What’s the best…

As a professional fitness mentor, one of the most popular questions I ever hear is: “What’s the best… (fill in the blank)”. The top of this list includes things like:  What’s the best exercise for abs, legs, cardio, toning, or what’s the best thing to eat for breakfast, snack, lunch, etc. Everyone seems to want to know what’s the best thing they can do for their health.

Although I think it can be a great question, I feel like I’m usually asked from a short-cut mentality. As in, if it’s the best, then I’ll just do that one thing and get all the results I want right?!? Ummmmmm, not so much. Sorry.

In the pursuit of health, I personally don’t think anything can be titled “the best”. There’s definitely a scale of better and worse, but even that will depend on multiple factors. Things like: your goals, your timeframe, where you’re starting from, your age, gender, etc. The thought of claiming anything as the best in a one-size-fits-all approach scares me.

The funny part however, is that so much of the fitness industry is based on this concept. There’s a million Ab-Rollers (see video), ellipticals, suspension systems, DVD workouts, iPhone Apps and specialty fitness classes out there that claim to be the best. I’d easily argue that most, if not all, will be able to get you some pretty sweet results too. However, in the long run it’s not going to remain effective. It’s not going to continue being the best.

One of my usual responses to “the best” question is to give a food example. Let’s say for a moment that brocoli is THE BEST FOOD IN THE WORLD. Even if it were true, do you think you’d do well if that was the only food you ever ate? Not a chance. Your body is more complex than that.

Even though there may not a best exercise or best food, I do still encourage you to aim for one “best” in particular. I encourage you to strive for being in the best shape of your life. As far as we know, we only get one life, and your body is the one thing that will be with you throughout the entire thing. Why not make it awesome?

What are some of the top things you’ve found to help you get success? What’s near “the best” on your lists?

The Challenge: a coach’s view

If you haven’t already seen it, last week Jane posted her first article on this blog. It will be a weekly chronicle of her experience of working with me and persuing her fitness goals. We originally got together to discuss an exchange of her helping me with my social media and me helping her with her fitness goals. During the meeting, I challenged her to an idea, if she was willing, to have her share her experience with the world!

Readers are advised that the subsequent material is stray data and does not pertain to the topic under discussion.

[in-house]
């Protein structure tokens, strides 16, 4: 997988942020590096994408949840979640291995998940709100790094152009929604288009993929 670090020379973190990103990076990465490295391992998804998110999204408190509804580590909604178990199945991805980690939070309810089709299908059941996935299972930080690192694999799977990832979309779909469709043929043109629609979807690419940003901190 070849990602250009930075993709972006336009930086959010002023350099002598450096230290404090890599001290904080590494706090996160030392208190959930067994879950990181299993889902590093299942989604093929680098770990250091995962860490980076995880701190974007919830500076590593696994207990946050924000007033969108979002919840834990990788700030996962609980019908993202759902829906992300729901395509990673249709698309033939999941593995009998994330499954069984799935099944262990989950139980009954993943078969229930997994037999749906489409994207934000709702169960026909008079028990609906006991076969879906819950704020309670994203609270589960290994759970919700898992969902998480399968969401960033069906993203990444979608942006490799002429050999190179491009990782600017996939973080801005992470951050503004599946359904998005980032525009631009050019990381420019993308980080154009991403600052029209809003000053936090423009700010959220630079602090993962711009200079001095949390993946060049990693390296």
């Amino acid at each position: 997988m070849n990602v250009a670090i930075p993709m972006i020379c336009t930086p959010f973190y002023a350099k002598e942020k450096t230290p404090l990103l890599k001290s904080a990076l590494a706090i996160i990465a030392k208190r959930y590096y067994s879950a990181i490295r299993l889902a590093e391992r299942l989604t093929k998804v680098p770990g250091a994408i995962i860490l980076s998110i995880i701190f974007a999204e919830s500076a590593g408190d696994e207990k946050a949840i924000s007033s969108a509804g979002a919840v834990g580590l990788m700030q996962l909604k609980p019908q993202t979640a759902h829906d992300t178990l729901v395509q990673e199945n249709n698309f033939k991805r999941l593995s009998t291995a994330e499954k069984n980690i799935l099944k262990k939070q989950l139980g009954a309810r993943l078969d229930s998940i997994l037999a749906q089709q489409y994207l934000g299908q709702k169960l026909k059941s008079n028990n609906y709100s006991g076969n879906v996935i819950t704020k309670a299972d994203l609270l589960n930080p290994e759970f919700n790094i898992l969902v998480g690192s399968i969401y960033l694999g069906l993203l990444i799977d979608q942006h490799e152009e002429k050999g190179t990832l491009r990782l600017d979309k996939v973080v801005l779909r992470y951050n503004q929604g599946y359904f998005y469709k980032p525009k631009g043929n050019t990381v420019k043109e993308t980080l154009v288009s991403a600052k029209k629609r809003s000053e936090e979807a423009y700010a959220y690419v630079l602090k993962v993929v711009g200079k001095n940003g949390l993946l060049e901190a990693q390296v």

From my standpoint of being an ‘Online Fitness Mentor’ it’s really tough at times to explain how my process works to prospective clients. It’s a pretty new concept to most people and one that many haven’t yet experienced. I figure this experiment will give some people the opportunity to experience online coaching vicariously through Jane.

Full disclosure: Yes, Jane is working for me and helping me with social media and reaching out to the world. I found that I just didn’t have time to be consistent with it, and needed to hire someone for help. However, for this challenge, she has been given full freedom to write whatever she wants in her posts. It will not be edited in any way because I want people to see the entire process through her eyes.

Is it going to be tough for her? Definitely. Is she going to want to quit? Most likely. Will she have good days and bad days? Days with huge progress and days with minor set backs? I can guarantee it. Will she also get support through the whole thing? 100%

My job as her coach is to see when she’s struggling and help her through that. Being online, I will help her find her own strength, and not just pull her along for the ride. I’ll try and expand my view of ‘dragging services’ in a later post.

I’m very excited for this process. I’m confident that jane will be able to express an honesty that not everyone can. I know that I’m looking forward to her post each week and really hope you are too!

2nd Evernote Fitness Challenge

On Monday, Evernote announced our 2nd Fitness Challenge. These challenges are a 30 day effort to focus on a Fitness and or Nutritional Challenge. It is meant to be fairly basic so that the majority of people can participate. The basic details are:

For this challenge, you’ll have the option of choosing one or both of the challenges below:

Get outside for at least 15 minutes per day. You have to spend these 15+ minutes doing something active — smoke breaks and sun bathing at the beach don’t count. You have lots of options: walk, jog, ride your bike, play a pickup game with friends at the park.
Eat only vegetables for carbs. To get that leaner body, you’ll want to reduce your carb calories. For the next 30 days, you’ll cut out processed grains and fruits. Got questions? Find Chad on the Facebook event page, our Lifestyle forum, and on Twitter.

Check out the Evernote Blog for even more fun details and join us in this challenge! Also, join us at the end of the 30 days for our Twitter party. Let everyone know you’ll be participating by tweeting:

I’m participating in the @anthrophysique + @evernotelife Fitness Challenge and Twitter party on Tues, July 24th. Join us! #evernotelife

Working with Physio

I’ve been training people for many years now and I’ve dealt with a lot of injury rehabilitation. Working in partnership with Physiotherapists is common when it comes to injuries and the two together can be very beneficial. I currently have a client in this boat trying to fix an old injury. She is doing her training with me but also seeing a physiotherapist a couple of days a month.